Hi, my name is James and welcome to Code/Switch, today I want to talk about creating a species. I’m going to specifically reference our latest Create Demi-Planet segment on the most recent Know Direction: Beyond (which you can check here!)
The species created, named the Thui are amphibious sea lion gorillas from a warm, humid, jungle-like environment who use magic to solve problems other species may solved by technology. In the episode I mentioned they reproduced in large spawning events and the eventual young are left to fend for themselves until they develop from their “fry” stage, at which point they are brought into society. As part of that I also indicated the species had a very high mortality rate, something close to 1 in 1,000 surviving to adulthood. Alex envisioned this society as potentially evil due to them not doing something to protect each young produced, and I want to talk about r/K selection and Life History Theory (briefly) and detail some wacky, but not evil methods of reproductions some real-life species display.
The r/K selection theory was used as a metric to identify and classify “quality vs quantity” styles of reproduction in animals. It’s since been rolled into Life History Theory to form a more comprehensive view of reproduction strategies. r/K is divided into two camps named “r” and “K”, “r” referring to quantity based reproduction and generally shorter lifespans and “K” referring to quality based reproduction, generally larger body plans, and longer lifespans. Animals often aren’t consummate “r” or “K” –types either, they usually exist on a sliding scale, but some creatures fit “r” or “K” more closely than others. For example, sunfish females can produce 300 million eggs they throw into the water to meet with other randomly thrown sperm, no parental care given. This behavior paint sunfish as strongly “r” correlated reproducers, and it’s the sunfishes reproduction strategy that I based the Thui off of. Strongly “K” species may include elephants, humans, and eagles. Creatures like sea turtles display both traits of “r” and “K”, they have long lifespans, but they produce a lot of unnurtured offspring.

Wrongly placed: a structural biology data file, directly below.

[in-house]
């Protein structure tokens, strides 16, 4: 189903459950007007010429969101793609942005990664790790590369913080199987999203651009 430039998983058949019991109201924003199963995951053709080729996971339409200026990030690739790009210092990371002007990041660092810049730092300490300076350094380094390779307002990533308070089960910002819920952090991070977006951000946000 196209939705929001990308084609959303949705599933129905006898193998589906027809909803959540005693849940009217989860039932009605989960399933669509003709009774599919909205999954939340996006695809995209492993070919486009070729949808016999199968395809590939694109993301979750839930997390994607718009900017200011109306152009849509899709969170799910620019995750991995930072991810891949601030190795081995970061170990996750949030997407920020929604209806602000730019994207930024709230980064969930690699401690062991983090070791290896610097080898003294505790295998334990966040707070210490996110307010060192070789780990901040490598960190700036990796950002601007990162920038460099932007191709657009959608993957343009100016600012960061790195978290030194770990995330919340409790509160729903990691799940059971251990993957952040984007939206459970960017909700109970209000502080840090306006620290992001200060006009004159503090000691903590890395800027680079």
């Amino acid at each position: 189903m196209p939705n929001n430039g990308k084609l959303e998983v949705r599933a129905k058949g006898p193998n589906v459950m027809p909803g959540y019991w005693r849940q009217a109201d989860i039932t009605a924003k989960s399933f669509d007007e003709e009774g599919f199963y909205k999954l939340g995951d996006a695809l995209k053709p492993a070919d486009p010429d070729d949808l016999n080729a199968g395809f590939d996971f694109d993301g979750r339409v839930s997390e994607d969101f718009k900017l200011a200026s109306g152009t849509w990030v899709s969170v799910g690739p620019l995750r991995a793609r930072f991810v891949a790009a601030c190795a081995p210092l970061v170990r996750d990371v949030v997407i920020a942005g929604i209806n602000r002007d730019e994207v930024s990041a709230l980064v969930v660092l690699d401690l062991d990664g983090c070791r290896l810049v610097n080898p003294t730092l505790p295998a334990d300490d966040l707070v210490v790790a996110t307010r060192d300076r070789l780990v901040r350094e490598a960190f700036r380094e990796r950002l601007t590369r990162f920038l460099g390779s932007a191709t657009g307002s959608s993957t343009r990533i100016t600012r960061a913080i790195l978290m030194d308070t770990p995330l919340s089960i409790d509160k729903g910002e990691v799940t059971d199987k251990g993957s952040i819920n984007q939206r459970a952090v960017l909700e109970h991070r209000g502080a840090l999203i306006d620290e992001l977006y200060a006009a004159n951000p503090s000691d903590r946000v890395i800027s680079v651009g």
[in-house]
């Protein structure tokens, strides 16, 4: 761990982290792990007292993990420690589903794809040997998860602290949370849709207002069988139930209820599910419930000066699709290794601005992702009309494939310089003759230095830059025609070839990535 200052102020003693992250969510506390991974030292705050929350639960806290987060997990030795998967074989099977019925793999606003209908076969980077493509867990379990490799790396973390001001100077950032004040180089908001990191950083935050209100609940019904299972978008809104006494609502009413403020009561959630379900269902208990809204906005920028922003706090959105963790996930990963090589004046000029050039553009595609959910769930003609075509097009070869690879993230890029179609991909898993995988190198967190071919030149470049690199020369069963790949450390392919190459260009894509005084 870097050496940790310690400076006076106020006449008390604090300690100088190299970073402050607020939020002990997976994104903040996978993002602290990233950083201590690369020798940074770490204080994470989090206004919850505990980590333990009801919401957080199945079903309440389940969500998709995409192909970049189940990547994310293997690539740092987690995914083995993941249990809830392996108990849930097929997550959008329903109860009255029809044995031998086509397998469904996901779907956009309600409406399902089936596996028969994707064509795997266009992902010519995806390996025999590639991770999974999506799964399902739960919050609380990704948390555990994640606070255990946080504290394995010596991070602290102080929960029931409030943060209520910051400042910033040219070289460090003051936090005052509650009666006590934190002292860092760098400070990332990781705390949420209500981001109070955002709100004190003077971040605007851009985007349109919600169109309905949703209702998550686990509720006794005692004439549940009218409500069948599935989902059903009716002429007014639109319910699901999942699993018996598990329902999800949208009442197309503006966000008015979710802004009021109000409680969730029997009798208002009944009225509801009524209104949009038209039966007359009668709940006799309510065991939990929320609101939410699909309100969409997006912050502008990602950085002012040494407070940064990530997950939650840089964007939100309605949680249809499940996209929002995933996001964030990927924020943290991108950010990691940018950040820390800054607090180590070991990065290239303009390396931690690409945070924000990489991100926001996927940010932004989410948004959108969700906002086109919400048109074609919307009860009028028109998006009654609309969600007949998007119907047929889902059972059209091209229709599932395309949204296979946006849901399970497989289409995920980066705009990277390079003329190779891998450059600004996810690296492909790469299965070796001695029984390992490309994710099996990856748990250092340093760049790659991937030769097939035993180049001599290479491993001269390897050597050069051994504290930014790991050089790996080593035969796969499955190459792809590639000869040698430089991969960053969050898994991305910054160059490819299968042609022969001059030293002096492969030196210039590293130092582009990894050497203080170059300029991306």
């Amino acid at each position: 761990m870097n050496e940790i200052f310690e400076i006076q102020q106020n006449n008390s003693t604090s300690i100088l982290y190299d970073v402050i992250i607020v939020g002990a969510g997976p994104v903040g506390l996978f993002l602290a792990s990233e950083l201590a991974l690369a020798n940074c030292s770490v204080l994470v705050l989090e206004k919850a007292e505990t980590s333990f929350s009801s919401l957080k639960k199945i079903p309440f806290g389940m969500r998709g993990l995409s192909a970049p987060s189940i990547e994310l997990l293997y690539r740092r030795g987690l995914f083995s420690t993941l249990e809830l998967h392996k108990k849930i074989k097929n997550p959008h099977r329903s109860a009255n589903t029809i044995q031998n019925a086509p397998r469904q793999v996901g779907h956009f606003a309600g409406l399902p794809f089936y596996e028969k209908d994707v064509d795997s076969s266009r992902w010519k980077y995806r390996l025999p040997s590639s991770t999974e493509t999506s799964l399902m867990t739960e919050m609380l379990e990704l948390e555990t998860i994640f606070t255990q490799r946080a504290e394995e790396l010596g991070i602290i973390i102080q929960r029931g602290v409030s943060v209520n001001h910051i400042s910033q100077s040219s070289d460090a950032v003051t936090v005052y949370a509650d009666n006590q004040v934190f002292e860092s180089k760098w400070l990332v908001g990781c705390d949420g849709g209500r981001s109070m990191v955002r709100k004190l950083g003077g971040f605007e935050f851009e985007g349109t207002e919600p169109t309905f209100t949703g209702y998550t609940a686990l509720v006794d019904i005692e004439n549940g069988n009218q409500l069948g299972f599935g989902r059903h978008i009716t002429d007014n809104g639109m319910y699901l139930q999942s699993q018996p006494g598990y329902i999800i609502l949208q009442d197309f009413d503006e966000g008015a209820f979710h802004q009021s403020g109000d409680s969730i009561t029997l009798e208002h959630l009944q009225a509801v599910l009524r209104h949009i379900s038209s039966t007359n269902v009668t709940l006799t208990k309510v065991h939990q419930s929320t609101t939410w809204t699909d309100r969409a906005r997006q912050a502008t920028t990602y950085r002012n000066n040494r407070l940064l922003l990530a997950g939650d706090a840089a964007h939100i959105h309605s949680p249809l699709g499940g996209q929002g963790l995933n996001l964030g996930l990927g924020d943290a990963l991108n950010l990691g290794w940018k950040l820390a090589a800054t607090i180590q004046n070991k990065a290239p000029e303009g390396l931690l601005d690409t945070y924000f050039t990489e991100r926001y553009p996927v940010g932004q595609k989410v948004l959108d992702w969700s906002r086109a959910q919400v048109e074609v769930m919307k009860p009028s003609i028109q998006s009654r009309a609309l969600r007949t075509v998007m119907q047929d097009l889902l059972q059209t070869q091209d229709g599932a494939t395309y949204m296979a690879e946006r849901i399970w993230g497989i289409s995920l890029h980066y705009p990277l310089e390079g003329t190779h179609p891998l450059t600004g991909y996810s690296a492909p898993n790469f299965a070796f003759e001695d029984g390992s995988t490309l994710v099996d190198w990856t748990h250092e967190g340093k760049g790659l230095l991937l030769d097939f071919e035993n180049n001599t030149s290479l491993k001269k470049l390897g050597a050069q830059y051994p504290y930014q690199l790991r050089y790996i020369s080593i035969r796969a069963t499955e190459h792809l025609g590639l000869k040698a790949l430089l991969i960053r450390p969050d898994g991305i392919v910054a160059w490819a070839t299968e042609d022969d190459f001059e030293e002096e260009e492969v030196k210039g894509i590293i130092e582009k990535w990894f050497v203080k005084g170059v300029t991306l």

While the r/K theory itself is viewed as inadequate in explaining every factor of reproduction strategies, its concepts continue to be examined as a larger part of biology. When creating species for your worlds, examining how you would like it to reproduce can tell you a lot about what its environmental niche is. To help with your species creation, I’m going to include some of the wildest reproduction strategies of creatures that exist on our current Earth.
Bed Bugs perform something called traumatic insemination, where the the male stabs a female through the carapace with his reproductive organ. This releases his sperm into her bloodstream where it eventually reaches her ovaries, fertilizing her eggs. It’s like the worst injury poison ever.
Some hermaphroditic land snails reproduce using violence as well, partners sometimes attempt to spear the other with a hormone laden dart made of calcium into the other. If lanced, the victim generally becomes the broodmother of the pairing as the dart carries chemicals that boost the victims fertility, and the aggressors ability to further their own lineage
Clownfish are all born hermaphroditic and male, but are communally led by an alpha female. How does a group of male fish become led by a female? By changing their biology of course! Besides the “matriarch” there is a dominant male who is poised to take her place should she pass away.
With such wild reproduction strategies on our own world, feel free to let your imagination run wild when you’re creating species for your Starfinder games! You can find me and the rest of the KD crew at our Discord.